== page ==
Breastfeeding and Immunizations Lower SIDS Risk

Most parents know that babies should sleep on their backs to prevent Sudden Infant Death Syndrome.

But there is more they can do to decrease their infant’s risk.

Breastfeeding is recommended and is associated with a reduced risk of SIDS, according to the American Academy of Pediatrics.

Parents may also slash their child’s risk of SIDS by 50 percent if they make sure their baby receives recommended vaccinations.

And just as important, doctors say, bumper pads do not belong in cribs.

“There is no evidence that bumper pads prevent injuries, and there is a potential risk of suffocation, strangulation or entrapment,” a news release from the AAP states.

The AAP recently expanded its guidelines on safe sleep for babies. Since 1992, when pediatricians started recommending babies sleep on their backs, deaths from SIDS have dramatically decreased. However, the number of babies dying from other sleep-related deaths such as suffocation, entrapment and asphyxia, have increased.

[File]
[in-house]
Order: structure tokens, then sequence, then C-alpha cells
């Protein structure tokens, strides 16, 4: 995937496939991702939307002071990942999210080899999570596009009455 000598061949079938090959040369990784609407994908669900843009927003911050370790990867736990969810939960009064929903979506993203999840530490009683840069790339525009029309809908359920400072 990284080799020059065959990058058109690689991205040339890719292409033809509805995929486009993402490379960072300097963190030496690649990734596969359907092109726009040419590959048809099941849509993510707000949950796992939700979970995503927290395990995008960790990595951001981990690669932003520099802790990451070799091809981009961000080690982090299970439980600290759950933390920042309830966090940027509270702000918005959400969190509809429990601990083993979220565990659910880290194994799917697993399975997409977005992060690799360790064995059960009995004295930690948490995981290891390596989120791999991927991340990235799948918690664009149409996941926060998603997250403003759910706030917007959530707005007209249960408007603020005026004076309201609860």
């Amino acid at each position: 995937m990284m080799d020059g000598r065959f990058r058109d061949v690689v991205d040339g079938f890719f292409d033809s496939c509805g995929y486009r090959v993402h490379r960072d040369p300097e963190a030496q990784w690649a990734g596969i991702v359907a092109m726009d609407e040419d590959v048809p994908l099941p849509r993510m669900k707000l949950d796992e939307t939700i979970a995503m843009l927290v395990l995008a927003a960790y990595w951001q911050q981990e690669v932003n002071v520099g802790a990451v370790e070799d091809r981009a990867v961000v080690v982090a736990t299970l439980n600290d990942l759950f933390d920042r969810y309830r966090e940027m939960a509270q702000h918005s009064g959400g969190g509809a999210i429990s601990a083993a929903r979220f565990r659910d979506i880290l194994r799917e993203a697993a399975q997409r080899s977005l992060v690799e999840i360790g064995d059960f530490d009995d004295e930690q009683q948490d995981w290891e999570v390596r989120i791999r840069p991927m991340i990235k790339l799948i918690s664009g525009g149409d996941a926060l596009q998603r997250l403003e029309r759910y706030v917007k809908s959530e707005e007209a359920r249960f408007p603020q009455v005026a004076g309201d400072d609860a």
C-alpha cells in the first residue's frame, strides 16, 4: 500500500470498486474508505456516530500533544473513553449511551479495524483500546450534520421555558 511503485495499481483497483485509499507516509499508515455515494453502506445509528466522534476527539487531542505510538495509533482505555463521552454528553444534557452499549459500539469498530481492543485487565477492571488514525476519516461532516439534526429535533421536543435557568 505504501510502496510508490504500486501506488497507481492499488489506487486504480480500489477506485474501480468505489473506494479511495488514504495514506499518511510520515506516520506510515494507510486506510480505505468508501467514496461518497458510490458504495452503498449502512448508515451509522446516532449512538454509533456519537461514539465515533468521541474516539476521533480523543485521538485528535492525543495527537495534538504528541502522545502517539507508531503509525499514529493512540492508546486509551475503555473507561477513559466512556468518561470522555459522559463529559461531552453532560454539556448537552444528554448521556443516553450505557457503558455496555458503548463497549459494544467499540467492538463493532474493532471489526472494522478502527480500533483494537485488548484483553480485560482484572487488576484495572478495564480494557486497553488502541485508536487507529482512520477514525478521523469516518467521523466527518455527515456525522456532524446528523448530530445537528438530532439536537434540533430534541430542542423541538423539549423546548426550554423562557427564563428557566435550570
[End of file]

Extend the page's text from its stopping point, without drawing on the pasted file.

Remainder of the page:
The AAP recommends the following guidelines for parents:

  • Place your baby on his or her back for every sleep time.
  • Use a firm sleep surface.
  • Do not use car seats and other sitting devices for routine sleep.
  • Have your baby sleep in your room, but not your bed.
  • Keep soft objects and loose bedding out of the crib. Do not use pillows, blankets and bumper pads in the crib.
  • Do not use wedges or sleep positioners.
  • Pregnant women should see a doctor for regular prenatal care.
  • Do not smoke during or after pregnancy.
  • Breastfeed your baby.
  • Offer a pacifier at nap time and bedtime.
  • Avoid covering your infant’s head. This can lead to overheating.
  • Do not use home monitors or commercial devices that are marketed to reduce the risk of SIDS.
  • Make sure your baby receives all recommended vaccinations.
  • Give your baby “tummy time” when he or she is awake and you can supervise them. This will help proper development and minimize the occurrence of positional plagiocephaly – when a baby develops a flat head.

Source: American Academy of Pediatrics news release

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